The author's assertion that Hollywood spends millions in getting historical details right is uninformed. Is the writer an expert on all things historical? If he isn't, then how does he know these details are 100 percent accurate? The only time Hollywood toots its own horn about historical accuracy is when it's using it as a marketing ploy. "Acme studio will bring you the Revolutionary War like it really was. The horses are actual descendants from the horses used by the British!" If getting the right bird call in the background meant a bigger box office then every movie would vie for the Ornithological Society seal of approval. Getting the correct bird calls is probably pretty far down on a producer's list. It's right after making sure the production assistants are well rested and shown respect.

Phil Alden Robinson, director of "Field of Dreams," had a great comment about the authenticity problems in his movie. Ray Liotta playing the part of Shoeless Joe Jackson threw left-handed and batted right. In reality Jackson was just the opposite, batting left and throwing right. Baseball enthusiasts were up in arms. Robinson's response, did anybody realize that the character magically emerged from a cornfield? It's a movie and no one gives a hoot.

-- Jason Doty

Robert Winkler's "The Birds of Hollywood" takes anal retentiveness to a whole new level. The simple question the entire article brings up is "who cares?" Obviously Winkler does, which is a much worse reflection on him than on Hollywood.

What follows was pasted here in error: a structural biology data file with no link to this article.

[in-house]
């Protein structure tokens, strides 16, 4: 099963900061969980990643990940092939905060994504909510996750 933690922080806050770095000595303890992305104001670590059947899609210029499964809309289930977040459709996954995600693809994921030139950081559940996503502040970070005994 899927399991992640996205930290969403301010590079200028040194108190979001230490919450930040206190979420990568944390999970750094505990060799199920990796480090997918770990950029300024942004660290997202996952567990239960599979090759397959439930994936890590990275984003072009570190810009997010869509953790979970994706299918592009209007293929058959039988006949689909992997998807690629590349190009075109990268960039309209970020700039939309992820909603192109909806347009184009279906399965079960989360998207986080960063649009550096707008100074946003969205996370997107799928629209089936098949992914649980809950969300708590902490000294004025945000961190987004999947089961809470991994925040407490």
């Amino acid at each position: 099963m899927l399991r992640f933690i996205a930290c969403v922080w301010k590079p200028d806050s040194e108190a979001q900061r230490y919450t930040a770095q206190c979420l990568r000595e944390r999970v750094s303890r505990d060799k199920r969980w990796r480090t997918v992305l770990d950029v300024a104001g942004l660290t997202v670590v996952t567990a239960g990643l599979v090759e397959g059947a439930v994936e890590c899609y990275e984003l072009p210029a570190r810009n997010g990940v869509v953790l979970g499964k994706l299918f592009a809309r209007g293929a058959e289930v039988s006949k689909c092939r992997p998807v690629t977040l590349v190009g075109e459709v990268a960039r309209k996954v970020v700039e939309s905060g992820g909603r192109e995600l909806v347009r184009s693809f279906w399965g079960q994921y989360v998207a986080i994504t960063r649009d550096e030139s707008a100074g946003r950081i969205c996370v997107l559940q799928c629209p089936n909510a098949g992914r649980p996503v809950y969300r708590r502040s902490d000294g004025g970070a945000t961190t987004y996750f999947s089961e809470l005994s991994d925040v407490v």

The sounds on a movie soundtrack are meant to be evocative, to create feelings and emotions in the moviegoer. There is no law requiring that they be "accurate." Often that very "accuracy" would only ruin the effect of the film.

What's next? Complaining that, in real life, there isn't a musical soundtrack when people are going about their business? Soundtracks are by definition artificial, so complaining they are "inaccurate" is just plain silly.

Fiction does not need to be sacrificed to satisfy the great god Accuracy.

-- Chuck Rothman

Although many of Robert Winkler's points are well taken, as a birder he should know that robins frequently do sing all night long -- they are usually singing loud and clear when I rise at 2 a.m. for my annual "big day." And at least one movie, "Far North," uses bird songs that are 100 percent accurate. The sound editors of that film consulted with Bill Evans, a bird vocalization expert who was working in the Sound Library of the Cornell Laboratory of Ornithology when that movie was produced. Interestingly, many weird sounds in George Lucas films are originally inspired by bird vocalizations taken from recordings at the Cornell Laboratory of Ornithology, and digitally distorted to give them an alien quality.

I'm surprised Mr. Winkler didn't interview anyone at Cornell, which is the source of most of the bird sound recordings used in movies. It would have added a layer of depth and information to an otherwise rather superficial piece.

-- Laura Erickson

[ Read Charles Taylor's "Tom Clancy's Bogus Big-Bang Theory"]

Please. Review a movie based on the movie, not by how the advance material promoted the movie. One other thing, it's OK to be cynical, Salon has it down to an enjoyable art form. But no reason to sell your soul to being cynical at the expense of reviewing a movie whose subject matter (Salon: "the idiot government's pathetic management of an attack") you're predisposed to disliking. Was it ever possible for you to give a good review of this movie? Credibility is a virtue.

-- Stuart Sheridan